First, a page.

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Long-Term Care Partnership Exchanges

The Maine Legislature has enacted An Act to Require Insurance Companies to Reissue Qualifying Long-term Care Partnership Policies, effective September 28, 2011.1 The new law requires long-term care insurers to provide notice to policyholders that they may be able to exchange their policies in order to participate in Maine's Long-Term Care Partnership Program. This Bulletin explains the exchange process.

The law applies to all insurers actively marketing individual or group long-term care “partnership policies” in Maine on and after September 28, 2011. The law defines partnership policies as policies “offered with the intent to meet the requirements of the Long-term Care Partnership Program.”2 Requirements for partnership policies in Maine are spelled out in more detail in Bulletins 368 and 369.

Insurers marketing partnership policies in one or both markets are required to review all of the “qualified” long-term care policies (policies designed to meet Internal Revenue Code requirements) that they have issued between July 1, 2004, and the date they began actively marketing partnership policies in the same market in Maine. This review must be conducted in order to identify eligible policyholders and to determine which of their policy forms meet partnership policy requirements - except for issue date - as described in Bulletin 368.

Insurers currently marketing partnership policies in Maine must offer a policy exchange or amendment to eligible policyholders no later than September 28, 2012. Insurers that begin marketing partnership policies after September 28, 2011, will have one year from the date they begin actively marketing partnership policies in Maine. Insurers must also make the exchange offer to any eligible policyholder who was issued coverage before July 1, 2004, and who makes an affirmative request for review on or before September 28, 2012.

The nature of the offer the insurer is required to make depends on which type of existing policy the policyholder has:

For policies meeting the requirements of Bulletin 368, the insurer must issue to each policyholder with that policy the “Important Notice Regarding Your Policy’s Long-Term Care Insurance Partnership Status” contained in Appendix A of Bulletin 368, as well as a policy amendment reflecting the effective date of the policy’s partnership status. The insurer may not medically underwrite due to the exchange or charge additional premium for the amendment.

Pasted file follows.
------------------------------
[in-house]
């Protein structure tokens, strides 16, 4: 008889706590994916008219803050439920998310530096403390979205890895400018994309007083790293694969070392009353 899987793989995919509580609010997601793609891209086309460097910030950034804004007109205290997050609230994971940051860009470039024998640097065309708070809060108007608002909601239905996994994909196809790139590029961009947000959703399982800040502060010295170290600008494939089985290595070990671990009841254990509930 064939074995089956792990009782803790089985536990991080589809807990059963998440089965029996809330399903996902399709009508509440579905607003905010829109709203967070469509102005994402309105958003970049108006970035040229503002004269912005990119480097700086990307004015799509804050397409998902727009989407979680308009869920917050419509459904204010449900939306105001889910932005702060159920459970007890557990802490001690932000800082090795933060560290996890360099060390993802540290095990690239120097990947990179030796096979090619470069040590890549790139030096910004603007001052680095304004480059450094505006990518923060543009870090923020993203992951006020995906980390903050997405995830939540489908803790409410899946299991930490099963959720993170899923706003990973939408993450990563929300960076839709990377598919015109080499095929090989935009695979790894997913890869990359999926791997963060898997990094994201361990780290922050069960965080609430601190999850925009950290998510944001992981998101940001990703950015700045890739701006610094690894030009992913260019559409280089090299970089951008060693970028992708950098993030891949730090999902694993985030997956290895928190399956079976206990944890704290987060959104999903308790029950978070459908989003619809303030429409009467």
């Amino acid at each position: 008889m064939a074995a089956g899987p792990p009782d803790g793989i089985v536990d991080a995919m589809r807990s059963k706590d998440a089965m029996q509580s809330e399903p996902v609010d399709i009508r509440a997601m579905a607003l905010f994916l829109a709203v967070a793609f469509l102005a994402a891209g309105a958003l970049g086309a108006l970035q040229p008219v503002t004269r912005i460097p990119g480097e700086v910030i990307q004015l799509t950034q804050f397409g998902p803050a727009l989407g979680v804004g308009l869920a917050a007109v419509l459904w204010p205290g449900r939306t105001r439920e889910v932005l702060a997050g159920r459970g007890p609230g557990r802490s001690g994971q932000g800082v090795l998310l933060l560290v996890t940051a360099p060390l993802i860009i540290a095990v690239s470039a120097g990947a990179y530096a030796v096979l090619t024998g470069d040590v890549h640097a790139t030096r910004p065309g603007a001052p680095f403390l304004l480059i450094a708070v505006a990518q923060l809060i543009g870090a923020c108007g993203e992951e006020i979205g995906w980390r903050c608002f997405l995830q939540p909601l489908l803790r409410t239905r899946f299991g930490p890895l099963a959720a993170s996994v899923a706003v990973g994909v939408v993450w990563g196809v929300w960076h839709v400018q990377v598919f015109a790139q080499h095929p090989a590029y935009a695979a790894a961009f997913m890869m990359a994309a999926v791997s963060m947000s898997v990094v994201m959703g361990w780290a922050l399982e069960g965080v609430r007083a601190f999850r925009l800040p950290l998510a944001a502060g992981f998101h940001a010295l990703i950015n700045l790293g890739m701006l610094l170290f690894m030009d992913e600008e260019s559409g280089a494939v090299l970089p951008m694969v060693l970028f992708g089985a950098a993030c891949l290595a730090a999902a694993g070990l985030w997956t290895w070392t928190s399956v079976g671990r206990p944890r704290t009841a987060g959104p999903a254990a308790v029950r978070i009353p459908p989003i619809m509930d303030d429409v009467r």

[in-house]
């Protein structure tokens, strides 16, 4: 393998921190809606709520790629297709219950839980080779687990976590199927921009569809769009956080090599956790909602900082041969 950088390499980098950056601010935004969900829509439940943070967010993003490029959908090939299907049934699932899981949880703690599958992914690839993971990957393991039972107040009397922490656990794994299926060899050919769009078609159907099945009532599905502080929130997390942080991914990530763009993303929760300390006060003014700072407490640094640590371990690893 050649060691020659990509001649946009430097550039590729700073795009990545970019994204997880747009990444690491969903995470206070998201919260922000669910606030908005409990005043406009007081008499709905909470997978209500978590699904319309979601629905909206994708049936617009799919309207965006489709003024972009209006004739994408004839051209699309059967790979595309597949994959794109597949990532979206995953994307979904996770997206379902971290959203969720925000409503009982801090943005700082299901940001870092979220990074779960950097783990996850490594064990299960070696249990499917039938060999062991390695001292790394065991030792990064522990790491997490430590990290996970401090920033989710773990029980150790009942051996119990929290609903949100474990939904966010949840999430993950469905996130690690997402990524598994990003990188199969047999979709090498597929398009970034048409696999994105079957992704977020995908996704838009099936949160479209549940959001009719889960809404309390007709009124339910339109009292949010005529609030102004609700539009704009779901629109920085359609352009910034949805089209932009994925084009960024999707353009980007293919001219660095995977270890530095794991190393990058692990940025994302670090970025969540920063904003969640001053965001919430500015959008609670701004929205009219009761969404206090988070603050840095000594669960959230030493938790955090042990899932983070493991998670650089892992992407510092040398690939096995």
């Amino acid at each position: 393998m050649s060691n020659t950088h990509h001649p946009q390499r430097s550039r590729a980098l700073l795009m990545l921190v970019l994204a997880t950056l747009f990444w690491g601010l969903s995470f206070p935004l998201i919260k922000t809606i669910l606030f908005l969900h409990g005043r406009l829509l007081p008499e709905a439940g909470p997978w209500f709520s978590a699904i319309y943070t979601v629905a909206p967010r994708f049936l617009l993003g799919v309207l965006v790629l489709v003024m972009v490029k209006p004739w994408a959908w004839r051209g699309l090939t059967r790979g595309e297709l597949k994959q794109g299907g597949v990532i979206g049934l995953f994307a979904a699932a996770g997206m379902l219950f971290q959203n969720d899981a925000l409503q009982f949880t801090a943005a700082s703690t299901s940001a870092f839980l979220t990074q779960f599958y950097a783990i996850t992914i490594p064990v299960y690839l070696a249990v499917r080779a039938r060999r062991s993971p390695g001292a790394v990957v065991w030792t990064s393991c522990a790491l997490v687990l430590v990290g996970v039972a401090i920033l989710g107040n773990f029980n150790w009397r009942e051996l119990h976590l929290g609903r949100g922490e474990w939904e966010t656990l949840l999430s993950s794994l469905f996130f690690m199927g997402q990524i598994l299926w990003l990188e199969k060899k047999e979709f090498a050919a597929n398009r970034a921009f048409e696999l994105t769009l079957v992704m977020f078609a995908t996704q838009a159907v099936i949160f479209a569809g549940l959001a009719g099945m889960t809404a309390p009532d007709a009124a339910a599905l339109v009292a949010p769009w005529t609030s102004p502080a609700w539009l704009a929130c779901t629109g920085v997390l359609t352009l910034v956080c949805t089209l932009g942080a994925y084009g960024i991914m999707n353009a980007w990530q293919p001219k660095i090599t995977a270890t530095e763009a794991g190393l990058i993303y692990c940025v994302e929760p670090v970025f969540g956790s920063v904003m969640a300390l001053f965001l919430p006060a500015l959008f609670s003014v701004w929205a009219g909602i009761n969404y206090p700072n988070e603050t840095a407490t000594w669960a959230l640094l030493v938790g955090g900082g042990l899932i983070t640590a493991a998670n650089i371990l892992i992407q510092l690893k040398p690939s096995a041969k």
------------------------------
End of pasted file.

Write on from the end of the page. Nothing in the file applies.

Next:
For policies not meeting the requirements of Bulletin 368, the insurer must notify the policyholder that the policy may be exchanged for a partnership policy. The new partnership policy may be subject to underwriting and additional premium based on the policyholder’s age on the date of the exchange. If the policyholder does not accept the offer within 60 days, the insurer is not required to make the exchange.

The requirements of the law apply separately to an insurer’s individual business and its group business. Insurers that offer partnership policies only to individuals, but also have existing group business, are not required to offer exchanges to group policyholders, and vice versa.3 For employer groups, the employer, not the individual employee, is the policyholder entitled to notice and the opportunity for a policy exchange.

A policyholder is not eligible for an exchange while receiving benefits or in a waiting period to receive benefits, or for one year afterwards, but may request review after one year has elapsed from the end of any benefit payment or waiting period.


1 P.L. 2011, ch. 198 (LD. 642), enacting 24-A M.R.S.A. § 5082.

2 24-A M.R.S.A. § 5082(1)(D).

3 24-A M.R.S.A. § 5082(6). If the insurer subsequently re-enters the other market, it has one year from that date to offer exchanges to policyholders in that market.


August 24, 2011

Eric A. Cioppa
Acting Superintendent of Insurance

NOTE: This Bulletin is intended solely for informational purposes. It is not intended to set forth legal rights, duties, or privileges, nor is it intended to provide legal advice. Readers should consult applicable statutes and rules and contact the Bureau of Insurance if additional information is needed.


Last Updated: September 27, 2010